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APSA Workshop

These goods may be public goods such as electricity, education, or healthcare; or they may be club goods such as higher salaries and benefits for trade unionists, or fertilizer subsidies for farmers. Why do governments offer such goods, what kinds of goods do they deliver, and who are the intended or actual beneficiaries? Where ruling parties allocate goods, are they buying or rewarding loyalty; or are they actually responding to demands articulated by voters, their own supporters, or vocal opponents?

Organized by the American Political Science Association (APSA), the seventh annual Africa Workshop met in Maputo, Mozambique from June 30 to July 11, 2014. The event was part of a multi-year initiative to support political science research and teaching in Sub-Saharan Africa through a series of residential academic workshops at African universities and research institutions. The workshop was conducted in English and led by Anne Pitcher (University of Michigan, USA), Rod Alence (University of the Witwatersrand, South Africa), Brian Min (University of Michigan, USA), Carlos Shenga (Higher Institute of Public Administration, Mozambique) and Sylvia Croese (Stellenbosch University, South Africa).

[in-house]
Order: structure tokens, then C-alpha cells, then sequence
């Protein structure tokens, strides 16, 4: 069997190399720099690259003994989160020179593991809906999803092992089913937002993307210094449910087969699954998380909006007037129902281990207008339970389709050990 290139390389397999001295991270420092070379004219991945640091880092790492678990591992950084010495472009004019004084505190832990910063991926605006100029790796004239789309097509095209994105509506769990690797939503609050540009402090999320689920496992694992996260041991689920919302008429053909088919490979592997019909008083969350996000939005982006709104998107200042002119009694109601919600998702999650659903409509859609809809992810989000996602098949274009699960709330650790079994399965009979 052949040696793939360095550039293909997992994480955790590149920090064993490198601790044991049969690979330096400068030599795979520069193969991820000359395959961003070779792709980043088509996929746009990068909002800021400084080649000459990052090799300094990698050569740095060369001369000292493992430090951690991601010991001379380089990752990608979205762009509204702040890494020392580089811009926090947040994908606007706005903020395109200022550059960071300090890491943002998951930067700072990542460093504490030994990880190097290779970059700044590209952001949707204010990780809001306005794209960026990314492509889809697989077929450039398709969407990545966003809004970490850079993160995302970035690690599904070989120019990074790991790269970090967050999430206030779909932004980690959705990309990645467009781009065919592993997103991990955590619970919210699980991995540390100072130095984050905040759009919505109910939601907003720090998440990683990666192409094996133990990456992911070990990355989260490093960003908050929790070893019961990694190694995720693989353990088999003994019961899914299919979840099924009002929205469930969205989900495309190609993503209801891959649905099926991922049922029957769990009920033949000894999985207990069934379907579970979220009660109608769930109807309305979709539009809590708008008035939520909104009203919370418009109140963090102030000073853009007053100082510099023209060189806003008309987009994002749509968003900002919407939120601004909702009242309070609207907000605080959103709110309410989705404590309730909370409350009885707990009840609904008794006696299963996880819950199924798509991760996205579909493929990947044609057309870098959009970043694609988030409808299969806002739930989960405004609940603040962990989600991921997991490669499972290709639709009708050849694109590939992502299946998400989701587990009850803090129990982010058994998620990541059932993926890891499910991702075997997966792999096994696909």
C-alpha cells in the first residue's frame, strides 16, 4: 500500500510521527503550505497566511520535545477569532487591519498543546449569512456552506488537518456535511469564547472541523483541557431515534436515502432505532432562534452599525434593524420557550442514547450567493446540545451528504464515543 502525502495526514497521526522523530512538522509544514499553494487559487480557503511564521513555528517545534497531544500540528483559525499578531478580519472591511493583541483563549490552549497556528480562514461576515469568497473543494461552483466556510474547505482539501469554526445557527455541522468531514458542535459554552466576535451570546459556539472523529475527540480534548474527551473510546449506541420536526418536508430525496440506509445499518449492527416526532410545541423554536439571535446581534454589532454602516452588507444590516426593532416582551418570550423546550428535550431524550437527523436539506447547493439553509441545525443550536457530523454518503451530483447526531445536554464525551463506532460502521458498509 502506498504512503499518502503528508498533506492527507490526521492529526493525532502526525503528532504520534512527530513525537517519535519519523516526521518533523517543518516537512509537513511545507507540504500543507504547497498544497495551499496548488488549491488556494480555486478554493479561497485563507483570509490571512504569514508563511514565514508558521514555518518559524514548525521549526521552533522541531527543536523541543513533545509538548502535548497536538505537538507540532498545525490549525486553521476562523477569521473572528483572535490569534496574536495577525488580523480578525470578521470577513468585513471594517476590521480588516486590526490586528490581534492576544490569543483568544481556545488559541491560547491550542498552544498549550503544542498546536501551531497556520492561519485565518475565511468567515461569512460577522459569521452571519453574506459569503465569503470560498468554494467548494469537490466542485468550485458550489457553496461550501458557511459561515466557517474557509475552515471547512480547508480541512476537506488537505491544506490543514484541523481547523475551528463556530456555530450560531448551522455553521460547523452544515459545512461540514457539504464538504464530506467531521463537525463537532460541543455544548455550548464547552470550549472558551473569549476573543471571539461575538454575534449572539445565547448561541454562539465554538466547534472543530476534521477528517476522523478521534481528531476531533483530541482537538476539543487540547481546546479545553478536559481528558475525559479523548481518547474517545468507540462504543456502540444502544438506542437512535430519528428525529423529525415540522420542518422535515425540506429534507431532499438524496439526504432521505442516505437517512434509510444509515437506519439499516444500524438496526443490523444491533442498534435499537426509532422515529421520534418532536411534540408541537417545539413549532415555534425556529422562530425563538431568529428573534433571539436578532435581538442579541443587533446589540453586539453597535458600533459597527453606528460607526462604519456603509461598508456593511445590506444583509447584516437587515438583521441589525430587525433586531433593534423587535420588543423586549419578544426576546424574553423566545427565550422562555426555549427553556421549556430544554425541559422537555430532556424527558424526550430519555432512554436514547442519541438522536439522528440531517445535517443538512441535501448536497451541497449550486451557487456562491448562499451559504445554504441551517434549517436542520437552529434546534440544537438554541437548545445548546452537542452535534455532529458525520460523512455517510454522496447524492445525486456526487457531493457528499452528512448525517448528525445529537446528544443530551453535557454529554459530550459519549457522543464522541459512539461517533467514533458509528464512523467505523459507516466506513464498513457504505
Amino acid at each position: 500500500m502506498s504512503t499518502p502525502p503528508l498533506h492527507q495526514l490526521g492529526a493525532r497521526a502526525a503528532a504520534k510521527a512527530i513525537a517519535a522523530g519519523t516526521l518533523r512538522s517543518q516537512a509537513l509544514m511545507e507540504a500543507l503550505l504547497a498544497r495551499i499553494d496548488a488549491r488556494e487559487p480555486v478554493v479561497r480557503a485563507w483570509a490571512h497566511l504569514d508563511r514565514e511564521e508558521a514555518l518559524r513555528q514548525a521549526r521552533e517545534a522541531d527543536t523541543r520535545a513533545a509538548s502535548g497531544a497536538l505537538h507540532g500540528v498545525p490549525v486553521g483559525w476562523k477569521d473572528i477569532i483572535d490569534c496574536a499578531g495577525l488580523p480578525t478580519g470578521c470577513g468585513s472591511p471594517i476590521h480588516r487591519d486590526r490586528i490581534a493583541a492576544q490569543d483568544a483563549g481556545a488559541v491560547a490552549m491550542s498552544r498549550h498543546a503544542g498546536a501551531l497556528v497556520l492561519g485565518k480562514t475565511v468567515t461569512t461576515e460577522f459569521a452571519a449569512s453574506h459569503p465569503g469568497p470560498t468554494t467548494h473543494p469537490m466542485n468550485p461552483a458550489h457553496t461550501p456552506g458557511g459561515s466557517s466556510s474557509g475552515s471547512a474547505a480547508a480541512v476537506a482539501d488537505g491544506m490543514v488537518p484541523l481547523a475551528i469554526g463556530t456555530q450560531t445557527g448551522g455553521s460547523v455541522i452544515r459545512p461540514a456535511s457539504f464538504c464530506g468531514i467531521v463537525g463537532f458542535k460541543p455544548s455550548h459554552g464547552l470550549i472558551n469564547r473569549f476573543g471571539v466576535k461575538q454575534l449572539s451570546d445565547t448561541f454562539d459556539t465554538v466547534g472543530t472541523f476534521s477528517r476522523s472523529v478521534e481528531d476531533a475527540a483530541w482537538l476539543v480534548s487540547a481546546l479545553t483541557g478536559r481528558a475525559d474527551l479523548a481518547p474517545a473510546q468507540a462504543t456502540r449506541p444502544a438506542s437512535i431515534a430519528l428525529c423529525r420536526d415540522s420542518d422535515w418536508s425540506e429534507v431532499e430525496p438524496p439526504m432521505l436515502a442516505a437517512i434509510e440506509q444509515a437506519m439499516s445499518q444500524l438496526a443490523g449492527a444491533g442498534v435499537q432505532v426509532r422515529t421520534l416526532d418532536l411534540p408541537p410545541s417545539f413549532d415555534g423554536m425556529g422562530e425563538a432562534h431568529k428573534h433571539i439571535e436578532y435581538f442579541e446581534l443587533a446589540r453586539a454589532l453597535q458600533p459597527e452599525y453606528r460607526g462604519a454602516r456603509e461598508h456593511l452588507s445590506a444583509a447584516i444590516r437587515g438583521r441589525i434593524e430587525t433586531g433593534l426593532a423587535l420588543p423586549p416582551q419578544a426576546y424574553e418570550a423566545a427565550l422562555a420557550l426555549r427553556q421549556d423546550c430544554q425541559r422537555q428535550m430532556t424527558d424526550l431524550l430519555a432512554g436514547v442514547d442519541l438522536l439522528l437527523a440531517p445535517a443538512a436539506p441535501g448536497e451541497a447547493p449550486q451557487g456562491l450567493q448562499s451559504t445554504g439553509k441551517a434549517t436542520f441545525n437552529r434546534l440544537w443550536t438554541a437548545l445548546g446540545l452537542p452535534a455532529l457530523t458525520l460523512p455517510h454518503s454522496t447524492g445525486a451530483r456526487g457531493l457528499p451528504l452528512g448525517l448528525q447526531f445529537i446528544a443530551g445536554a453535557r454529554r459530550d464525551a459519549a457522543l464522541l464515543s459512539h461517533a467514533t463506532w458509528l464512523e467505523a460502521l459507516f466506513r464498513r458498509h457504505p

Funded by the Andrew W. Mellon Foundation, the Africa Workshops program is a major component of APSA’s efforts to support research networks linking US scholars with their colleagues overseas and engage political science communities outside the United States.